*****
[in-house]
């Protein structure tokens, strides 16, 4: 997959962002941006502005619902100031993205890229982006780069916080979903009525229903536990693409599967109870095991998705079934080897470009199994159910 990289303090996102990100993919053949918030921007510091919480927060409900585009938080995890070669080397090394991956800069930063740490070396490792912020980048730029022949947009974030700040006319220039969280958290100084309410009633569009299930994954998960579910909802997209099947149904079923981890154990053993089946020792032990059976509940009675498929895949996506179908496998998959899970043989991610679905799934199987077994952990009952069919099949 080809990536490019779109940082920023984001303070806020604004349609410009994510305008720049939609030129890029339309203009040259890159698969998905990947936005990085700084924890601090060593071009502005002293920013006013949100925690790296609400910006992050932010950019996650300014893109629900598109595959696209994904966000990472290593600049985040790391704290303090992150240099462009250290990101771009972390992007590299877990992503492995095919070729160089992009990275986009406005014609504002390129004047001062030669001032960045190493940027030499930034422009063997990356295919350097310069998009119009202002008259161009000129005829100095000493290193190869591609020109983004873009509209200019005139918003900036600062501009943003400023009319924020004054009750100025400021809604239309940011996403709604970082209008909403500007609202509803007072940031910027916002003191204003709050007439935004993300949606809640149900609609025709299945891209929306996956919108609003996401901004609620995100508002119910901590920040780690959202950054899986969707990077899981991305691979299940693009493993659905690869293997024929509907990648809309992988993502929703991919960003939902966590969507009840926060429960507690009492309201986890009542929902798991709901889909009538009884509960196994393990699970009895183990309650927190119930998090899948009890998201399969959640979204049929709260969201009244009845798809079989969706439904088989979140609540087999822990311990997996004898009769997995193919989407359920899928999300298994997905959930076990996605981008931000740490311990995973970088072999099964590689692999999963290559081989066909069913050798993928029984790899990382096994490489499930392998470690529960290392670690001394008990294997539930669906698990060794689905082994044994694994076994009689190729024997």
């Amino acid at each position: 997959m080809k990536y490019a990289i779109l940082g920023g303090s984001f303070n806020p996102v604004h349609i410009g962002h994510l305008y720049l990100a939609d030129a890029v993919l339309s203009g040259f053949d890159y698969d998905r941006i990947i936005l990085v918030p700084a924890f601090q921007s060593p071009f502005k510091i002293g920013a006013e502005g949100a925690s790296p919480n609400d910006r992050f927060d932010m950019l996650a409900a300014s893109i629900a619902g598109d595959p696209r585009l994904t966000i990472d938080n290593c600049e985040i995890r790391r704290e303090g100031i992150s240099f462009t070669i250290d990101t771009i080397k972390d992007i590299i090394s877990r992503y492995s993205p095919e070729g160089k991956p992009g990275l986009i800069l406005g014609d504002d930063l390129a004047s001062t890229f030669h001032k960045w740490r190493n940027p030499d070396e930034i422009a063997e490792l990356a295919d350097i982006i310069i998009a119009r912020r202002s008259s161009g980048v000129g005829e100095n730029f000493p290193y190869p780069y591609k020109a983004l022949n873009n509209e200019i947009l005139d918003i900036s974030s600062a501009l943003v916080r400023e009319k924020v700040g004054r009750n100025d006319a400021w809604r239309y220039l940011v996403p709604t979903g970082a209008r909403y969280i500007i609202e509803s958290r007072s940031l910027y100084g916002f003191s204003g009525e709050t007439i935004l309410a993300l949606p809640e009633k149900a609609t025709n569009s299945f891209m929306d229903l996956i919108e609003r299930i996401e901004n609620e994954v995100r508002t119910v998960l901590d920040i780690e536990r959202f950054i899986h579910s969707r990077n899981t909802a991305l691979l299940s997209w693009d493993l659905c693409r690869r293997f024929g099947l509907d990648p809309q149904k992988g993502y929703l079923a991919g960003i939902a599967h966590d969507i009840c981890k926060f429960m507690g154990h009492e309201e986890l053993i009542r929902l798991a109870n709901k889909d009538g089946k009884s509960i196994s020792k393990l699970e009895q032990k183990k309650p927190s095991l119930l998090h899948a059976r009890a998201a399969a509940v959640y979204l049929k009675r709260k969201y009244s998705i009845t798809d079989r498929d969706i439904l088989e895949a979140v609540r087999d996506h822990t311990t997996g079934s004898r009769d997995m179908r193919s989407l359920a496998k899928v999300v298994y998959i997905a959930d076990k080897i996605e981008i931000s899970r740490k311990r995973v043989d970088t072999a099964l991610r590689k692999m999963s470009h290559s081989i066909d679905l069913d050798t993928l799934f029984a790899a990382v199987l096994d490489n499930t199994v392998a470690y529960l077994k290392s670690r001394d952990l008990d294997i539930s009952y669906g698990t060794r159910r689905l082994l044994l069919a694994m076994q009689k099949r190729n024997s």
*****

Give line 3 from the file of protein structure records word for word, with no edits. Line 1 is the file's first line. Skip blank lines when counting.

């Amino acid at each position: 997959m080809k990536y490019a990289i779109l940082g920023g303090s984001f303070n806020p996102v604004h349609i410009g962002h994510l305008y720049l990100a939609d030129a890029v993919l339309s203009g040259f053949d890159y698969d998905r941006i990947i936005l990085v918030p700084a924890f601090q921007s060593p071009f502005k510091i002293g920013a006013e502005g949100a925690s790296p919480n609400d910006r992050f927060d932010m950019l996650a409900a300014s893109i629900a619902g598109d595959p696209r585009l994904t966000i990472d938080n290593c600049e985040i995890r790391r704290e303090g100031i992150s240099f462009t070669i250290d990101t771009i080397k972390d992007i590299i090394s877990r992503y492995s993205p095919e070729g160089k991956p992009g990275l986009i800069l406005g014609d504002d930063l390129a004047s001062t890229f030669h001032k960045w740490r190493n940027p030499d070396e930034i422009a063997e490792l990356a295919d350097i982006i310069i998009a119009r912020r202002s008259s161009g980048v000129g005829e100095n730029f000493p290193y190869p780069y591609k020109a983004l022949n873009n509209e200019i947009l005139d918003i900036s974030s600062a501009l943003v916080r400023e009319k924020v700040g004054r009750n100025d006319a400021w809604r239309y220039l940011v996403p709604t979903g970082a209008r909403y969280i500007i609202e509803s958290r007072s940031l910027y100084g916002f003191s204003g009525e709050t007439i935004l309410a993300l949606p809640e009633k149900a609609t025709n569009s299945f891209m929306d229903l996956i919108e609003r299930i996401e901004n609620e994954v995100r508002t119910v998960l901590d920040i780690e536990r959202f950054i899986h579910s969707r990077n899981t909802a991305l691979l299940s997209w693009d493993l659905c693409r690869r293997f024929g099947l509907d990648p809309q149904k992988g993502y929703l079923a991919g960003i939902a599967h966590d969507i009840c981890k926060f429960m507690g154990h009492e309201e986890l053993i009542r929902l798991a109870n709901k889909d009538g089946k009884s509960i196994s020792k393990l699970e009895q032990k183990k309650p927190s095991l119930l998090h899948a059976r009890a998201a399969a509940v959640y979204l049929k009675r709260k969201y009244s998705i009845t798809d079989r498929d969706i439904l088989e895949a979140v609540r087999d996506h822990t311990t997996g079934s004898r009769d997995m179908r193919s989407l359920a496998k899928v999300v298994y998959i997905a959930d076990k080897i996605e981008i931000s899970r740490k311990r995973v043989d970088t072999a099964l991610r590689k692999m999963s470009h290559s081989i066909d679905l069913d050798t993928l799934f029984a790899a990382v199987l096994d490489n499930t199994v392998a470690y529960l077994k290392s670690r001394d952990l008990d294997i539930s009952y669906g698990t060794r159910r689905l082994l044994l069919a694994m076994q009689k099949r190729n024997s």